Kansas City Chiefs: Romeo Crennel's Defense Lacks Leadership
In 2012, football is much more than an American subculture. The Super Bowl moonlights as a chauffeur for TV sales. More numbers are crunched during seven days of fantasy football than finals week. And Xs and Os are now 0s and 1s on players' iPads.
It's not your father's game anymore.
Coaches are addicts of competition, constantly revising age-old blueprints or sketching their own, all in the hope of gaining an advantage on a 120-yard chessboard.
As with anything, football is susceptible to the side effects of perfectionism—where a passion regresses to a job, and thinking eventually defeats its purpose.
When the ball snaps, the Chiefs defense looks like animated panic—11 educated guesses that often backfire at the hands of gunslingers.
Either the defense needs to be simplified, or somebody needs to anoint themselves leader of the pack and solve the communication issues. In all likelihood, a tablespoon of both would prove helpful.
Romeo Crennel will forget more defensive knowledge than the average NSA agent learns in a lifetime. However, it appears that he may have overloaded his players with it, and the bulk of the message was lost in translation.
Still, the players still need to communicate more pre-snap—more words have been spoken by Ben Stein on movie night. Too many times coverages are blown, and receivers are waiving their arms like they're guiding a 787.
The coaches make it clear what the standard of play needs to be on Sundays. As players, we’re not getting it done right now. There are mistakes being made in a game that aren’t physical and they’re not (a lack of) effort. It’s the communication part, (not) playing together as a defense, (not) playing team defense. It’s communication problems between players, myself and other guys on the team. We have to play better and we will. We just have to do it now. (Kansas City Star)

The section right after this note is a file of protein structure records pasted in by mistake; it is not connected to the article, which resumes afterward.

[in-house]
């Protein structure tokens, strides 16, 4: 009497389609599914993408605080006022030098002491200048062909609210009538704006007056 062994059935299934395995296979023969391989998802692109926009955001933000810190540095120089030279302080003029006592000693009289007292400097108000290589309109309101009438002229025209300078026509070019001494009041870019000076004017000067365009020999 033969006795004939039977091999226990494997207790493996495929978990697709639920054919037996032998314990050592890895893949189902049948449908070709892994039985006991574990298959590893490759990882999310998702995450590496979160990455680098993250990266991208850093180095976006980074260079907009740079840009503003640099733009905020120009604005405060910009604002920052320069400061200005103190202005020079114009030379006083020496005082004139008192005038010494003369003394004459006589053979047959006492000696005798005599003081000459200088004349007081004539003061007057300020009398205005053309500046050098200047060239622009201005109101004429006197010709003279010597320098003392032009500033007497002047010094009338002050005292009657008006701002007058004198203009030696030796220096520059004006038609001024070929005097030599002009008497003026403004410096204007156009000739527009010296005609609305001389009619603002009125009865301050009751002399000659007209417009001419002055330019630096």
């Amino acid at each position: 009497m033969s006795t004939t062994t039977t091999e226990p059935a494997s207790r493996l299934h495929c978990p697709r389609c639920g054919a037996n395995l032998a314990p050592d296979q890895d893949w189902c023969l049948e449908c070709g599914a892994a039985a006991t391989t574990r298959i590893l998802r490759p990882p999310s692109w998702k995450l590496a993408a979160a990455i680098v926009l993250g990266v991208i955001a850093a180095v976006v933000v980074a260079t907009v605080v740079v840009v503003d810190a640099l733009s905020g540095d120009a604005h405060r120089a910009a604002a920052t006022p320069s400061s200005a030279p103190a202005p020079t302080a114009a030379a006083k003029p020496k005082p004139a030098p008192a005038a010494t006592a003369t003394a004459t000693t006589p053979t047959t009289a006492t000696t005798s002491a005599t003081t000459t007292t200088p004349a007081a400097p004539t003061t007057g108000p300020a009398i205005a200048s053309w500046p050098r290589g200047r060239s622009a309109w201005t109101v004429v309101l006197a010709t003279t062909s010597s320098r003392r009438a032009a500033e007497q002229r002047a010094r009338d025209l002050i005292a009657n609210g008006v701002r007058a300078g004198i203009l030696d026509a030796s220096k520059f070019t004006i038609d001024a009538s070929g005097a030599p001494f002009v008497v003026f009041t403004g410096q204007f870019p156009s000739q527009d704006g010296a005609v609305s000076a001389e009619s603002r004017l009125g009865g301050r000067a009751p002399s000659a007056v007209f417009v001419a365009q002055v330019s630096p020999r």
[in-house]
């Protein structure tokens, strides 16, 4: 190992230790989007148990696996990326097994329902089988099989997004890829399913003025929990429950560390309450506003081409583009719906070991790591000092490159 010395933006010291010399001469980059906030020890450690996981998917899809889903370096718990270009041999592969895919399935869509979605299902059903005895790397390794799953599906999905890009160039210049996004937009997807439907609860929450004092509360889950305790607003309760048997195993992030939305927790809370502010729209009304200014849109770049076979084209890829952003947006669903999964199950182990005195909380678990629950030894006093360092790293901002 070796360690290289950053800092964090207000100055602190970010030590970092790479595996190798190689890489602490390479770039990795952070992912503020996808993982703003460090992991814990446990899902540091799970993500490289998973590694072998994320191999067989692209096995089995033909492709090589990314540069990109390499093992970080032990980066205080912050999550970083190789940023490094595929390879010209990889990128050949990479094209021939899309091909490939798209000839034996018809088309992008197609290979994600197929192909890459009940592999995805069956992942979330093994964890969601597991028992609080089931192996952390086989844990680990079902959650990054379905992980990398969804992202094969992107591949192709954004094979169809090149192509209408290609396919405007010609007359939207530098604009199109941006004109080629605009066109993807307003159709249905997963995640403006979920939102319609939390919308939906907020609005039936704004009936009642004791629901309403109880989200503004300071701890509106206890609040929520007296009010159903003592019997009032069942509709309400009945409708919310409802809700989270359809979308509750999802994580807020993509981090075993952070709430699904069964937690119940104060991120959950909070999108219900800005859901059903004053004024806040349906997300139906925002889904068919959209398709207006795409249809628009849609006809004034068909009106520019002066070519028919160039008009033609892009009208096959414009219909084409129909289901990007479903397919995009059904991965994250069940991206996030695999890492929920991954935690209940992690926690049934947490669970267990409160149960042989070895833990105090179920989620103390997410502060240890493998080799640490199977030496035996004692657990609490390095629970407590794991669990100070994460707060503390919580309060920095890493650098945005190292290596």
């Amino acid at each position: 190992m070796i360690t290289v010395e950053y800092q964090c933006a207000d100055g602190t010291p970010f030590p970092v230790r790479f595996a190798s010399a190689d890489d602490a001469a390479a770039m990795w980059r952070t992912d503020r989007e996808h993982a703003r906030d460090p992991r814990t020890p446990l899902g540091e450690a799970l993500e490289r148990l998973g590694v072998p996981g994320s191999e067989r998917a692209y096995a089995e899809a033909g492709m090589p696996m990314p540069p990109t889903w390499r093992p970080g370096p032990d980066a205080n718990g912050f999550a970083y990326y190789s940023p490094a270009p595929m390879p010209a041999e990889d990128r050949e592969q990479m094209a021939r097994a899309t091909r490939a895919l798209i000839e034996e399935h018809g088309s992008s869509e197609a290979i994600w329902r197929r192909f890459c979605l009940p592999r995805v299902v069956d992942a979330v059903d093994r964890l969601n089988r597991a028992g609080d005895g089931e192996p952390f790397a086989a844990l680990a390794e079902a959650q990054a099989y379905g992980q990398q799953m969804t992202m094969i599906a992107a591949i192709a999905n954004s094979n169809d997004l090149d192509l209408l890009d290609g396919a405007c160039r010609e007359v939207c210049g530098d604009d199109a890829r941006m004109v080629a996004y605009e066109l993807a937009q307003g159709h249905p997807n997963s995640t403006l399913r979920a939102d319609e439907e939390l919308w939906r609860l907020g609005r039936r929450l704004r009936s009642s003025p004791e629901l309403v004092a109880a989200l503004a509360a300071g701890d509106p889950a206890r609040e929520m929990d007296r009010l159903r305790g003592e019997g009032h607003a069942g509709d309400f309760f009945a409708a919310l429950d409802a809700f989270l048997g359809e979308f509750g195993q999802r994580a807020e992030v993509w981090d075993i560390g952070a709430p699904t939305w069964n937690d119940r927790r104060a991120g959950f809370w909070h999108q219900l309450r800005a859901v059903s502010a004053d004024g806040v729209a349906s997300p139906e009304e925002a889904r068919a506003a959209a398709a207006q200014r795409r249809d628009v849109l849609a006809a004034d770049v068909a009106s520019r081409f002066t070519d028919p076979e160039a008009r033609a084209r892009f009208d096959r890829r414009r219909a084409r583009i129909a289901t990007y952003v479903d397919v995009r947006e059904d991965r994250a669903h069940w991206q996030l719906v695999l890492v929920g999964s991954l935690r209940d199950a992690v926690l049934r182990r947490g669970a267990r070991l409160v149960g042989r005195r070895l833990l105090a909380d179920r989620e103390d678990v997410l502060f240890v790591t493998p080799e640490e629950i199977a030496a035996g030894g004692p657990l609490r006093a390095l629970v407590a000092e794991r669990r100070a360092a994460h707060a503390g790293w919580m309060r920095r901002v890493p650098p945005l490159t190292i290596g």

After reading Johnson's comments, it's obvious that he and his teammates know what the problem is. The question is: Who is going to address it?
Typically, the "defensive quarterback" is found within the linebacking corps.
Throughout his career, the aforementioned Derrick Johnson has been a soft-spoken professional off the field. Not much changes on the field—he's an All-Pro playmaker that lets his actions do the talking. Tamba Hali shares a similar demeanor. While his ability awakens quarterbacks in a sweat-drenched panic at night, he normally keeps his emotions bottled up.
Justin Houston is only in his second year, and Jovan Belcher, while being the most demonstrative of the group, is also its weakest link.
Kansas City's defensive depth chart drips with talent, but somebody has to take control and steer the ship in the right direction.
The team needs someone with a mean streak. A vocal leader that talks too much, as opposed to not enough. A field general that's the subject of deleted tweets, and whose sack celebrations make fathers accidentally teach their kids four-letter words.
The Kansas City Chiefs have an array of highly-touted hard-hitters, but the defense has collectively whiffed in the first two games. Maybe Romeo Crennel is throwing too many curveballs his players' way. Then again, maybe it's just because nobody is stepping up to the plate.
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